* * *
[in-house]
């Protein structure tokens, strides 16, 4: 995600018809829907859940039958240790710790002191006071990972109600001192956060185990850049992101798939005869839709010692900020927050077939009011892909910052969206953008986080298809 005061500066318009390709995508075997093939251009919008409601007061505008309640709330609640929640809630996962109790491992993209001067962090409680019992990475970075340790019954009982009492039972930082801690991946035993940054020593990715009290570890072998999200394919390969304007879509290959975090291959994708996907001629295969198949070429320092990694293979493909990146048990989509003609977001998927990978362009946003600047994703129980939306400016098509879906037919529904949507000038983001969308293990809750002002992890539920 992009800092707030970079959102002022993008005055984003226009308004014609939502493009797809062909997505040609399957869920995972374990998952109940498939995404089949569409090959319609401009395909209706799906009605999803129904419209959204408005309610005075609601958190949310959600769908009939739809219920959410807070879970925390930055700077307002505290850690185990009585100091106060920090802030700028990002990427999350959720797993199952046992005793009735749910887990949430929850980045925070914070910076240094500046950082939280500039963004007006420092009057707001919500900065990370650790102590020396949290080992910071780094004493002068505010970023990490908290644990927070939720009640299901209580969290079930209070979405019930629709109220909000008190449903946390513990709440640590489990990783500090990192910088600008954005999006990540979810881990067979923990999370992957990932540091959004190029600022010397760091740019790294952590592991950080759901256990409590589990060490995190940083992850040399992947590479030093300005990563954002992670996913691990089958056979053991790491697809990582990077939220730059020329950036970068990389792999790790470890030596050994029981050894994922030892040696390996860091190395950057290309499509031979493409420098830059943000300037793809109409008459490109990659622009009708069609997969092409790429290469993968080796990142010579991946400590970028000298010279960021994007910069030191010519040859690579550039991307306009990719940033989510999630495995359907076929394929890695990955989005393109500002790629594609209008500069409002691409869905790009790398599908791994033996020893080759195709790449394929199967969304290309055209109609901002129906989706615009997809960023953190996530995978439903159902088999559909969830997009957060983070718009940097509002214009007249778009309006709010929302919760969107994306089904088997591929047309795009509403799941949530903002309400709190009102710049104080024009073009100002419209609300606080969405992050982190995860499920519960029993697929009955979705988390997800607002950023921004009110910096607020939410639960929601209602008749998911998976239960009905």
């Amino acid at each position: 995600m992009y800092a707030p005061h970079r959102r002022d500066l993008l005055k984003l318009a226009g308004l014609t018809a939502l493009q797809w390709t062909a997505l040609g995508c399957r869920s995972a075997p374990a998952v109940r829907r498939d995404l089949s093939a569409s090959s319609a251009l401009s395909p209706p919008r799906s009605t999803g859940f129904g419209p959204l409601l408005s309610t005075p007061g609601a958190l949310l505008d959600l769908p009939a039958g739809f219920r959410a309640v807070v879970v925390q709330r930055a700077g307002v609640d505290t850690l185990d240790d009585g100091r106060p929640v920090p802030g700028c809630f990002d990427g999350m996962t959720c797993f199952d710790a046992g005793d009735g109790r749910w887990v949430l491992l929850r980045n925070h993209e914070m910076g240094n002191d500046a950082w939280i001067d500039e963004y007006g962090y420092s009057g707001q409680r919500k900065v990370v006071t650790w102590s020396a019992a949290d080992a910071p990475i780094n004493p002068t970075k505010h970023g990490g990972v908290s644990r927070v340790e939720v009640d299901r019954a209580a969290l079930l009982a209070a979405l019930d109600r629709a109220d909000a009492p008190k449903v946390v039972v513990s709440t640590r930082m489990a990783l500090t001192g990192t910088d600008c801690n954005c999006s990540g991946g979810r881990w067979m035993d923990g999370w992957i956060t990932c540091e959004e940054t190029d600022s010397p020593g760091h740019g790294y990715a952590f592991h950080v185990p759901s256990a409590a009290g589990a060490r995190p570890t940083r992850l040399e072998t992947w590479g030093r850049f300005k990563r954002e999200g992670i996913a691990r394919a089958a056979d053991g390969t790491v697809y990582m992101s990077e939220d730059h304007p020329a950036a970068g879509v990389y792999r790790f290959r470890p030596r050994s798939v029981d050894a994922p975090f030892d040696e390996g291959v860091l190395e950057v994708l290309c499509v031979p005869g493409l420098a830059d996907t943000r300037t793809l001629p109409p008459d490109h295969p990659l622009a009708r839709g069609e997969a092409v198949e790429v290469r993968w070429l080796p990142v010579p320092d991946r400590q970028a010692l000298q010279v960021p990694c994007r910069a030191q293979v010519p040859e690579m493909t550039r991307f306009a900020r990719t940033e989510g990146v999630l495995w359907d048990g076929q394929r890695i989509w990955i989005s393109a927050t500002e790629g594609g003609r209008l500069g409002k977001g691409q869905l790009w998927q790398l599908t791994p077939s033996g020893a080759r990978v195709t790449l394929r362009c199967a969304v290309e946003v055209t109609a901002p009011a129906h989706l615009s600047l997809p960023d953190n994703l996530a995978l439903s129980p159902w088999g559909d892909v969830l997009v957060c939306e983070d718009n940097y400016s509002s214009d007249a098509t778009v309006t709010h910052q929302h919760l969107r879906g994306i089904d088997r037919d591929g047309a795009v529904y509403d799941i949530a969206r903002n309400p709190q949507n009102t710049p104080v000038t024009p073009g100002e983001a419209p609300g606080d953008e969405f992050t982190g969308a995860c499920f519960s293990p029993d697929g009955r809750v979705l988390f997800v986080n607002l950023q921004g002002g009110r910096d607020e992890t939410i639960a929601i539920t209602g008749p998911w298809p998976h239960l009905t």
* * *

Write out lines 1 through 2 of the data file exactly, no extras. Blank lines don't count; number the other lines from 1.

[in-house]
């Protein structure tokens, strides 16, 4: 995600018809829907859940039958240790710790002191006071990972109600001192956060185990850049992101798939005869839709010692900020927050077939009011892909910052969206953008986080298809 005061500066318009390709995508075997093939251009919008409601007061505008309640709330609640929640809630996962109790491992993209001067962090409680019992990475970075340790019954009982009492039972930082801690991946035993940054020593990715009290570890072998999200394919390969304007879509290959975090291959994708996907001629295969198949070429320092990694293979493909990146048990989509003609977001998927990978362009946003600047994703129980939306400016098509879906037919529904949507000038983001969308293990809750002002992890539920 992009800092707030970079959102002022993008005055984003226009308004014609939502493009797809062909997505040609399957869920995972374990998952109940498939995404089949569409090959319609401009395909209706799906009605999803129904419209959204408005309610005075609601958190949310959600769908009939739809219920959410807070879970925390930055700077307002505290850690185990009585100091106060920090802030700028990002990427999350959720797993199952046992005793009735749910887990949430929850980045925070914070910076240094500046950082939280500039963004007006420092009057707001919500900065990370650790102590020396949290080992910071780094004493002068505010970023990490908290644990927070939720009640299901209580969290079930209070979405019930629709109220909000008190449903946390513990709440640590489990990783500090990192910088600008954005999006990540979810881990067979923990999370992957990932540091959004190029600022010397760091740019790294952590592991950080759901256990409590589990060490995190940083992850040399992947590479030093300005990563954002992670996913691990089958056979053991790491697809990582990077939220730059020329950036970068990389792999790790470890030596050994029981050894994922030892040696390996860091190395950057290309499509031979493409420098830059943000300037793809109409008459490109990659622009009708069609997969092409790429290469993968080796990142010579991946400590970028000298010279960021994007910069030191010519040859690579550039991307306009990719940033989510999630495995359907076929394929890695990955989005393109500002790629594609209008500069409002691409869905790009790398599908791994033996020893080759195709790449394929199967969304290309055209109609901002129906989706615009997809960023953190996530995978439903159902088999559909969830997009957060983070718009940097509002214009007249778009309006709010929302919760969107994306089904088997591929047309795009509403799941949530903002309400709190009102710049104080024009073009100002419209609300606080969405992050982190995860499920519960029993697929009955979705988390997800607002950023921004009110910096607020939410639960929601209602008749998911998976239960009905």